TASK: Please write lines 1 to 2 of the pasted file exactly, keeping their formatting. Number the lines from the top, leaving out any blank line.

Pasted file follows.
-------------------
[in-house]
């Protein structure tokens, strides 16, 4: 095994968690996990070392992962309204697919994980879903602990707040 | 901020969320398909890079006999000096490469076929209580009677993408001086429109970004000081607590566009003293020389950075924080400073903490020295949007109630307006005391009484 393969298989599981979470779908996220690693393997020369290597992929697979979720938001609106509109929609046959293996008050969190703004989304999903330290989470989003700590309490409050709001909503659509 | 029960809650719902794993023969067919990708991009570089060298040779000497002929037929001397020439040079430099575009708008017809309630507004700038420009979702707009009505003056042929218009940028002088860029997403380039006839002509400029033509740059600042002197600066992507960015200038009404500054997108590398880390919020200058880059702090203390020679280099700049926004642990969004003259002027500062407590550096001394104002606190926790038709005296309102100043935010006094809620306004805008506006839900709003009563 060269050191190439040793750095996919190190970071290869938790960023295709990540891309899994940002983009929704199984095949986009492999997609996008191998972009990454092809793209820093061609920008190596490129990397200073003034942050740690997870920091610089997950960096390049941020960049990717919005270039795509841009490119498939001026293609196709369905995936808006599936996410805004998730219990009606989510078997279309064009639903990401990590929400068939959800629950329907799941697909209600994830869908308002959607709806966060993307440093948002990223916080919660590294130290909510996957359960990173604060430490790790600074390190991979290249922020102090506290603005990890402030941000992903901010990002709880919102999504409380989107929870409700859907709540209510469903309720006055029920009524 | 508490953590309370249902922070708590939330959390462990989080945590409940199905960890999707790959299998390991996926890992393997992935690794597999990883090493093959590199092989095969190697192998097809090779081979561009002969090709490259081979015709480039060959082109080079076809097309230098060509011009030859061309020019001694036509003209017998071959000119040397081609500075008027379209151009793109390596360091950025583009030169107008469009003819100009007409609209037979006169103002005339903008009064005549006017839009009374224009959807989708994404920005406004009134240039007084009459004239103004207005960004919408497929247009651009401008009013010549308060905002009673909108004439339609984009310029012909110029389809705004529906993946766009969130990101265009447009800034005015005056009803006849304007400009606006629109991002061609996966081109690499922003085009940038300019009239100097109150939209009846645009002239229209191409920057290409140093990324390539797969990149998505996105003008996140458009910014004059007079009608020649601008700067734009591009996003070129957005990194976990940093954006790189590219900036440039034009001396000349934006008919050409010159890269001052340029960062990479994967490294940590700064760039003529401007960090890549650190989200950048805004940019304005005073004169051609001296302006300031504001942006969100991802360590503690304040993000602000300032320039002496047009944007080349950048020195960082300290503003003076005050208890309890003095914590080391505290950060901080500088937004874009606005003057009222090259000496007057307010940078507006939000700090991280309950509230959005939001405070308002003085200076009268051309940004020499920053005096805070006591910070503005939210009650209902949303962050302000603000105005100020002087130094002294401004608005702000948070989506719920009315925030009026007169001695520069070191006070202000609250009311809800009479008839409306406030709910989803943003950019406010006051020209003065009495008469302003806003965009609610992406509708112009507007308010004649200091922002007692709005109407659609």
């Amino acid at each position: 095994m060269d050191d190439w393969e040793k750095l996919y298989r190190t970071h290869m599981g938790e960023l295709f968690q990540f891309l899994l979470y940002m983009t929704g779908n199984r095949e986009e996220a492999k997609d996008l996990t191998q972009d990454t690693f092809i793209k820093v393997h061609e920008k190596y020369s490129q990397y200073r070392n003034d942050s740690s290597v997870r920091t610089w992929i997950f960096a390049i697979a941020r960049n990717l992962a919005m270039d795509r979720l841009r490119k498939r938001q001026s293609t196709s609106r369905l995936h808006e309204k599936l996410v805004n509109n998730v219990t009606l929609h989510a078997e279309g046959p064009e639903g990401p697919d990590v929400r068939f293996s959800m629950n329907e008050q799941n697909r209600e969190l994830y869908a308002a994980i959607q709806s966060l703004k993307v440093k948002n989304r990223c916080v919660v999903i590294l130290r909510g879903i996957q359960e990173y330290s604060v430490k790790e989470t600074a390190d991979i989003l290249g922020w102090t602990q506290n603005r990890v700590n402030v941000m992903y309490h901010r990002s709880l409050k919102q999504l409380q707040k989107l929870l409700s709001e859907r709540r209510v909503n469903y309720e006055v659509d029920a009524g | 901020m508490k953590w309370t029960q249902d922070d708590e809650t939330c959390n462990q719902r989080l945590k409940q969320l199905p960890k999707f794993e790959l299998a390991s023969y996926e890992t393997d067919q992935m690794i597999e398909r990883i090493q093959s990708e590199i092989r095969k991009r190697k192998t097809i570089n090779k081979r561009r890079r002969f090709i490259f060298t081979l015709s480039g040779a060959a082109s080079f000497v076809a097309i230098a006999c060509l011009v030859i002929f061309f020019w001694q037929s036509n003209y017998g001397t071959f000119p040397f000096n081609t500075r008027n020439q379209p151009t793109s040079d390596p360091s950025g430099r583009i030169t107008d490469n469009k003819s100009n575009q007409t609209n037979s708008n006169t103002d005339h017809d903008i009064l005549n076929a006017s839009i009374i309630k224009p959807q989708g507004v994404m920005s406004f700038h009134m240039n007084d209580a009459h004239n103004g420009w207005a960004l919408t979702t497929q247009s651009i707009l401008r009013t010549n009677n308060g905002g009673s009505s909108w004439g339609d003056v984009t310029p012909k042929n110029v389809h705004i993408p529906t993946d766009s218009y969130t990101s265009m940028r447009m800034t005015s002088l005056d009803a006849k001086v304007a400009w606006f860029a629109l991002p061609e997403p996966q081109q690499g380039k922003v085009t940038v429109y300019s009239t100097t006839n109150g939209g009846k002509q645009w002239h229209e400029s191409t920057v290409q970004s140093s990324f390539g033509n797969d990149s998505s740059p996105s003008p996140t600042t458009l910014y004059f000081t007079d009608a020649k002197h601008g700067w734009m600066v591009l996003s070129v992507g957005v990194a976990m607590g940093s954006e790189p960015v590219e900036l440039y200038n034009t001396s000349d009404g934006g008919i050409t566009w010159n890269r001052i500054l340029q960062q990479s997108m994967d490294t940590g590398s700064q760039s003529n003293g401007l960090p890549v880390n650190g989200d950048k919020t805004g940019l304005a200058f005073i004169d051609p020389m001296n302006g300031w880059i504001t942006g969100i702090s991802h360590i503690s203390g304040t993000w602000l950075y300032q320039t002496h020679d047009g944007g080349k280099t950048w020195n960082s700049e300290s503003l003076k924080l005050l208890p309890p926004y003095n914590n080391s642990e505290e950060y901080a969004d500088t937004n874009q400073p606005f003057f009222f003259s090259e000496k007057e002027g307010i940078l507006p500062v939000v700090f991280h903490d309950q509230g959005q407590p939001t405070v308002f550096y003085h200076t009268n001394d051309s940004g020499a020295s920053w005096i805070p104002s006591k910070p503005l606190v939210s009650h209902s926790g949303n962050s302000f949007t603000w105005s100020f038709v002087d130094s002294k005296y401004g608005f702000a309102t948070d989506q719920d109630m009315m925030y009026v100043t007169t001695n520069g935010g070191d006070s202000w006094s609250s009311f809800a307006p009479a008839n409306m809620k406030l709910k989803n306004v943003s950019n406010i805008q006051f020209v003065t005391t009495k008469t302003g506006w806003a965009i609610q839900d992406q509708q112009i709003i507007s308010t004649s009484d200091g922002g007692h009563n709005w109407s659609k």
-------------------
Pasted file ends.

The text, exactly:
[in-house]
């Protein structure tokens, strides 16, 4: 095994968690996990070392992962309204697919994980879903602990707040 | 901020969320398909890079006999000096490469076929209580009677993408001086429109970004000081607590566009003293020389950075924080400073903490020295949007109630307006005391009484 393969298989599981979470779908996220690693393997020369290597992929697979979720938001609106509109929609046959293996008050969190703004989304999903330290989470989003700590309490409050709001909503659509 | 029960809650719902794993023969067919990708991009570089060298040779000497002929037929001397020439040079430099575009708008017809309630507004700038420009979702707009009505003056042929218009940028002088860029997403380039006839002509400029033509740059600042002197600066992507960015200038009404500054997108590398880390919020200058880059702090203390020679280099700049926004642990969004003259002027500062407590550096001394104002606190926790038709005296309102100043935010006094809620306004805008506006839900709003009563 060269050191190439040793750095996919190190970071290869938790960023295709990540891309899994940002983009929704199984095949986009492999997609996008191998972009990454092809793209820093061609920008190596490129990397200073003034942050740690997870920091610089997950960096390049941020960049990717919005270039795509841009490119498939001026293609196709369905995936808006599936996410805004998730219990009606989510078997279309064009639903990401990590929400068939959800629950329907799941697909209600994830869908308002959607709806966060993307440093948002990223916080919660590294130290909510996957359960990173604060430490790790600074390190991979290249922020102090506290603005990890402030941000992903901010990002709880919102999504409380989107929870409700859907709540209510469903309720006055029920009524 | 508490953590309370249902922070708590939330959390462990989080945590409940199905960890999707790959299998390991996926890992393997992935690794597999990883090493093959590199092989095969190697192998097809090779081979561009002969090709490259081979015709480039060959082109080079076809097309230098060509011009030859061309020019001694036509003209017998071959000119040397081609500075008027379209151009793109390596360091950025583009030169107008469009003819100009007409609209037979006169103002005339903008009064005549006017839009009374224009959807989708994404920005406004009134240039007084009459004239103004207005960004919408497929247009651009401008009013010549308060905002009673909108004439339609984009310029012909110029389809705004529906993946766009969130990101265009447009800034005015005056009803006849304007400009606006629109991002061609996966081109690499922003085009940038300019009239100097109150939209009846645009002239229209191409920057290409140093990324390539797969990149998505996105003008996140458009910014004059007079009608020649601008700067734009591009996003070129957005990194976990940093954006790189590219900036440039034009001396000349934006008919050409010159890269001052340029960062990479994967490294940590700064760039003529401007960090890549650190989200950048805004940019304005005073004169051609001296302006300031504001942006969100991802360590503690304040993000602000300032320039002496047009944007080349950048020195960082300290503003003076005050208890309890003095914590080391505290950060901080500088937004874009606005003057009222090259000496007057307010940078507006939000700090991280309950509230959005939001405070308002003085200076009268051309940004020499920053005096805070006591910070503005939210009650209902949303962050302000603000105005100020002087130094002294401004608005702000948070989506719920009315925030009026007169001695520069070191006070202000609250009311809800009479008839409306406030709910989803943003950019406010006051020209003065009495008469302003806003965009609610992406509708112009507007308010004649200091922002007692709005109407659609």